POINT: Should Broad-Spectrum Antibiotics Be Routinely Administered to All Patients With Sepsis as Soon as Possible? Yes

      Sepsis is defined as life-threatening organ dysfunction caused by a dysregulated host response to infection.
      • Singer M.
      • Deutschman C.S.
      • Seymour C.W.
      • et al.
      The Third International Consensus Definitions for Sepsis and Septic Shock (Sepsis-3).
      It affects millions of people worldwide annually, with a mortality ranging from 25% to 50%.
      • Casserly B.
      • Phillips G.S.
      • Schorr C.
      • et al.
      Lactate measurements in sepsis-induced tissue hypoperfusion: results from the Surviving Sepsis Campaign database.
      Significant improvements in patient outcomes have resulted from early identification and appropriate management in the initial hours following development of sepsis. Evidence-based guidelines currently recommend empiric broad-spectrum antibiotics with one or more antimicrobial agents within 1 h for patients with sepsis or septic shock, a strong recommendation with moderate quality of evidence.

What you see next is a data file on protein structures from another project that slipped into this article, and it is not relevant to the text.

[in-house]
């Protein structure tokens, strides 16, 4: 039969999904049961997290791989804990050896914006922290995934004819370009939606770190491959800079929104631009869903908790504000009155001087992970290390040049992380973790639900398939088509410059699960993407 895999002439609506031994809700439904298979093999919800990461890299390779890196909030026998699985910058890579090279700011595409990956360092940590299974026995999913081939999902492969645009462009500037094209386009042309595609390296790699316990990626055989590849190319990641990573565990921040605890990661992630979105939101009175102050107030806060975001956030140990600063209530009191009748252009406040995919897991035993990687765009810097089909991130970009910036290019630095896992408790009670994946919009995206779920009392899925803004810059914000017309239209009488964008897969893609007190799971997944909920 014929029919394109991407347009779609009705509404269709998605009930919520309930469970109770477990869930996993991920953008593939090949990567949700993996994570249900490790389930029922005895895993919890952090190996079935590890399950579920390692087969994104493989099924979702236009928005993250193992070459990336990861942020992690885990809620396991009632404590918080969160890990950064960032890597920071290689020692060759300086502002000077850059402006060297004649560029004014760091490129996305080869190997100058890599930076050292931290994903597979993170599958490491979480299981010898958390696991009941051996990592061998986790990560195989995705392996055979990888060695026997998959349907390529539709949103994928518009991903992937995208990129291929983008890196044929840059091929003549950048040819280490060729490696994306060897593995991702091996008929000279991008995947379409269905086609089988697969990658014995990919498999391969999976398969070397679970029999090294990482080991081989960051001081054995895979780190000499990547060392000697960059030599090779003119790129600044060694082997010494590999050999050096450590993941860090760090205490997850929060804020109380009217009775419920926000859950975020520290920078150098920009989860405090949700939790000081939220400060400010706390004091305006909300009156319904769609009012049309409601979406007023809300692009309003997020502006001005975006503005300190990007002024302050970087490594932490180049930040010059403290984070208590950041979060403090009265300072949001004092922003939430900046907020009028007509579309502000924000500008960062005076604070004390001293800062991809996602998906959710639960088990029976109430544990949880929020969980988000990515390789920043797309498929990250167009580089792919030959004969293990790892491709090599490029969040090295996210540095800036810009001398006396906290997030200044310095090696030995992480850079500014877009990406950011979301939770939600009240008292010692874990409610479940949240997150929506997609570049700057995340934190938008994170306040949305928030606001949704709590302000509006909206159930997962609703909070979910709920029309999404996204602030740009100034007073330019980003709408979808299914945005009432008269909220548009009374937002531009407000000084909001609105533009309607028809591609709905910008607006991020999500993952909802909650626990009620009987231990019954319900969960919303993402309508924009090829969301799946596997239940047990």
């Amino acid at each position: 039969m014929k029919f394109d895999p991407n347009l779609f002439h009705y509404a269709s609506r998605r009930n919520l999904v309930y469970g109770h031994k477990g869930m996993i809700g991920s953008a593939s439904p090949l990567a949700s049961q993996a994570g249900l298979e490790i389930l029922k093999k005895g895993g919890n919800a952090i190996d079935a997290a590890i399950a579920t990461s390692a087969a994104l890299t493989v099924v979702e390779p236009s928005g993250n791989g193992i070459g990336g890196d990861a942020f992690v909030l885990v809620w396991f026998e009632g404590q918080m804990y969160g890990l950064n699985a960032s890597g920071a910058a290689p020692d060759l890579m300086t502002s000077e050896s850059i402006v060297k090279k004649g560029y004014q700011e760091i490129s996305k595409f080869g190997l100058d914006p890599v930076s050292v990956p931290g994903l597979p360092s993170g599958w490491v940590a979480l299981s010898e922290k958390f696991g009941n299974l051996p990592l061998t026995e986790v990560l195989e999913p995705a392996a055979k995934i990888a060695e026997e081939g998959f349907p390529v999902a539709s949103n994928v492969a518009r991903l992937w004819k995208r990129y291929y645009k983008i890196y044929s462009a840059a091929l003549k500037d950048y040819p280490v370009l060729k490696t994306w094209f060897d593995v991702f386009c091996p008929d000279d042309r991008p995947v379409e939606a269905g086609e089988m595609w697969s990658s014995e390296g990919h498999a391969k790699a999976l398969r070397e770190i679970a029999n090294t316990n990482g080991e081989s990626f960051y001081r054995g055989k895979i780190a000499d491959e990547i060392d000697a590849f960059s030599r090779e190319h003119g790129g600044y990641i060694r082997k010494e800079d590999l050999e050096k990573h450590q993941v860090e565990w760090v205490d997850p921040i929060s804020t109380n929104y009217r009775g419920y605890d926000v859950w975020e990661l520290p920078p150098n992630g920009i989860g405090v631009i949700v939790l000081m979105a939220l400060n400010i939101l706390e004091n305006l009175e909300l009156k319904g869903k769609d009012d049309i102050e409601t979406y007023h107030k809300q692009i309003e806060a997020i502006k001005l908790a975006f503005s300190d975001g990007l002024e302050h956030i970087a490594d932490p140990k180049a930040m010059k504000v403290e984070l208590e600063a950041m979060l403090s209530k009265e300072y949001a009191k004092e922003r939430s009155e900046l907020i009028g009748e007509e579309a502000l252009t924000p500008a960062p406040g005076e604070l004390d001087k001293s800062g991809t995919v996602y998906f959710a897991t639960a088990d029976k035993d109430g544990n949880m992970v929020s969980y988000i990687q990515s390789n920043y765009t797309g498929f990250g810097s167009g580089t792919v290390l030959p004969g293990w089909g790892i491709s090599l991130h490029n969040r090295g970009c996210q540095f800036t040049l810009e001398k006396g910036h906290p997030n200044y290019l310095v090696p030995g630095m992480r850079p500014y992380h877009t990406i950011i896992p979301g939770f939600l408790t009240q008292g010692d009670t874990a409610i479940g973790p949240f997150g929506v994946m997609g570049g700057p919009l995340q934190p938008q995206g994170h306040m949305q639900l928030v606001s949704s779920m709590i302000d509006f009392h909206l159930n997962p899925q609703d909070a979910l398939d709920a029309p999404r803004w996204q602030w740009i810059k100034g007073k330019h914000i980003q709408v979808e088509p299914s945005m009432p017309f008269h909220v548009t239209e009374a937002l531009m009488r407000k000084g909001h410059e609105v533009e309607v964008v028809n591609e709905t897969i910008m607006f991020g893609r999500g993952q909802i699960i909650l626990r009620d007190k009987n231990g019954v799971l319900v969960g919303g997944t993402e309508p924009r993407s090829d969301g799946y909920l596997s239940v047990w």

• Rhodes A.
      • Evans L.E.
      • Alhazzani W.
      • et al.
      Surviving Sepsis Campaign: International Guidelines for Management of Sepsis and Septic Shock: 2016.
      However, some have voiced concern that this approach may cause indiscriminate administration of antibiotics, leading to unintended short- and long-term consequences. Despite these concerns, we believe that broad-spectrum antibiotics should be administered as soon as possible to all patients with sepsis and septic shock because withholding appropriate antibiotics is associated with a significant increase in mortality. The benefits of early and appropriate antibiotic administration clearly outweigh the risks of withholding such therapy, and we discuss a few important questions to better illustrate this point.

      Abbreviations:

      CDI ( Clostridium difficile infections), MDRO ( multidrug-resistant organism), NNT ( number-needed-to-treat)

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